- Dean Drobot / Shutterstock
So, you’re a college student or a recent grad and, despite your best efforts, you’ve got nothing going on this summer.
No internship. No job. No cool travel opportunities. Nothing.
Even worse, every time you check social media, you’re confronted with pictures of your friends chilling with Mark Zuckerberg or saving humanity or traveling around the world in search of dope Instagram shots.
Life’s a nightmare, right?
Well, don’t freak out just yet. We’ve talked to some career experts and they shared ideas on how to salvage your summer.
Don’t give up
Believe it or not, you haven’t missed your chance at a summer gig.
“The internship has become the new entry-level position,” Augustine says. “In fact, many ‘entry-level’ roles now require between one and three – and sometimes even five – years of relevant experience. If you don’t pursue numerous relevant internships while in college, you will be at a disadvantage upon graduation.”
So you’ve got to be persistent and keep trying, even if you feel discouraged.
Youtern CEO and founder Mark Babbitt says that there are plenty of companies still looking for interns – they just might not know it yet. He recommends pursuing a certain type of organization.
“Find a nimble organization that makes decisions quickly,” Babbitt says. “Learn everything you can about them: their mission, products or services, leadership team, customer base, etc. Then walk in with a plan that outlines how you can help them over the summer. Precedent shows the tactic of designing your own internship, while certainly not the ‘easy’ way, is highly effective; most employers will react well to your entrepreneurial approach.”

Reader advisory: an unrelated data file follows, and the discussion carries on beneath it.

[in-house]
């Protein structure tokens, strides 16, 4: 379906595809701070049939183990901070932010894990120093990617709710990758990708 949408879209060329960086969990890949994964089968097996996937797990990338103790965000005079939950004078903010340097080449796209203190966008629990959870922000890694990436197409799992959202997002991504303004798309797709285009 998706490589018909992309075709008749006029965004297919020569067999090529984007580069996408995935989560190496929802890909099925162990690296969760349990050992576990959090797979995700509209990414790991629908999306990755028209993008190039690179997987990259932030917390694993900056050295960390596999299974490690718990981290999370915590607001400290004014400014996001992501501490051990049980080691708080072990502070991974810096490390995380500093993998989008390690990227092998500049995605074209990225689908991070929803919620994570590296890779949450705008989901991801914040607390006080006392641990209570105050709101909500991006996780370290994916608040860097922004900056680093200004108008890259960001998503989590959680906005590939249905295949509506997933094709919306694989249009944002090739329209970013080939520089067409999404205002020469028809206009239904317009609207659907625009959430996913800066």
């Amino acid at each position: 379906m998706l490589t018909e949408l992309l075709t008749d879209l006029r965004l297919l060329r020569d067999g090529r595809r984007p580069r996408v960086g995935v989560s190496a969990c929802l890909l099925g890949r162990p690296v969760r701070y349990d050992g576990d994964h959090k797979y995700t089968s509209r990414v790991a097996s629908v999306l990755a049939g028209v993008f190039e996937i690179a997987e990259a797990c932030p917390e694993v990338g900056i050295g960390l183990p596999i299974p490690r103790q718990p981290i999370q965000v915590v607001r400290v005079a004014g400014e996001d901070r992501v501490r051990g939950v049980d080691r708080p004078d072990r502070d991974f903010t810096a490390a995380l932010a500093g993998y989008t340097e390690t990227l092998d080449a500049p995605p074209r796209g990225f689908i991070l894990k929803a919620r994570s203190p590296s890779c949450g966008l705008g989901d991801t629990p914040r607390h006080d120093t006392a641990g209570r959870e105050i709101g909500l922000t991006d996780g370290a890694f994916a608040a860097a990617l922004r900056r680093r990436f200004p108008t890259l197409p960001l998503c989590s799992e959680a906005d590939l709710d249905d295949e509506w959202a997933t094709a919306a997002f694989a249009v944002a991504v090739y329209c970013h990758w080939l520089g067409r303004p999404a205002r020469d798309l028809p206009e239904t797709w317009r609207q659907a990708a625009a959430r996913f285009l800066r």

- Flickr/Nordic Innovation
Talk to your network
It’s important to remember that you’re not alone.
Ryan Kahn, a career coach, founder of The Hired Group, and author of “How To Get Hired” and “Hired! The Guide for the Recent Grad,” recommends reaching out to your contacts in order to commiserate and learn about potential opportunities.
“Although you may feel like you’re the only one who can’t find a job, you’re not,” Kahn says. “And even experienced professionals can relate to your situation, because at some point in all of our careers, we were all unemployed. Everyone can sympathize with this, which makes your network an invaluable resource, both professionally and emotionally.”
Augustine agrees, saying that identifying people who’ve already walked your intended career path is crucial.
“Leverage your network to identify people who are in your desired field or industry, and set up an informational interview to learn more about your potential career path,” Augustine says. “These activities will help navigate your career in the right direction and provide meaningful talking points when a prospective employer asks, ‘So, what have you been up to?'”
Babbitt notes that the summer is a great time to establish or rekindle relationships with mentors.
“Invite as many influencers as possible to informational interviews or video calls,” Babbit says. “Begin speaking with potential mentors and build (or rebuild) relationships with existing mentors.”
Go back to school
Summer school may sound dreadful, but TalentZoo president Amy Hoover recommends using your newfound free time to enroll in online coursework. You can gain new skills to supplement your past or upcoming classes.
“While it’s not real world work experience, it shows commitment to your field and that you’re motivated to keep busy,” Hoover says. “And, you can still keep a paying job on the side.”
Augustine also encourages individuals to pursue professional development opportunities.
Babbitt adds that learning opportunities also exist outside the classroom.
“Other options include job shadowing, self-learning and attending relevant regional and national conventions (many have steep discounts for students),” Babbitt says.
- Wikimedia Commons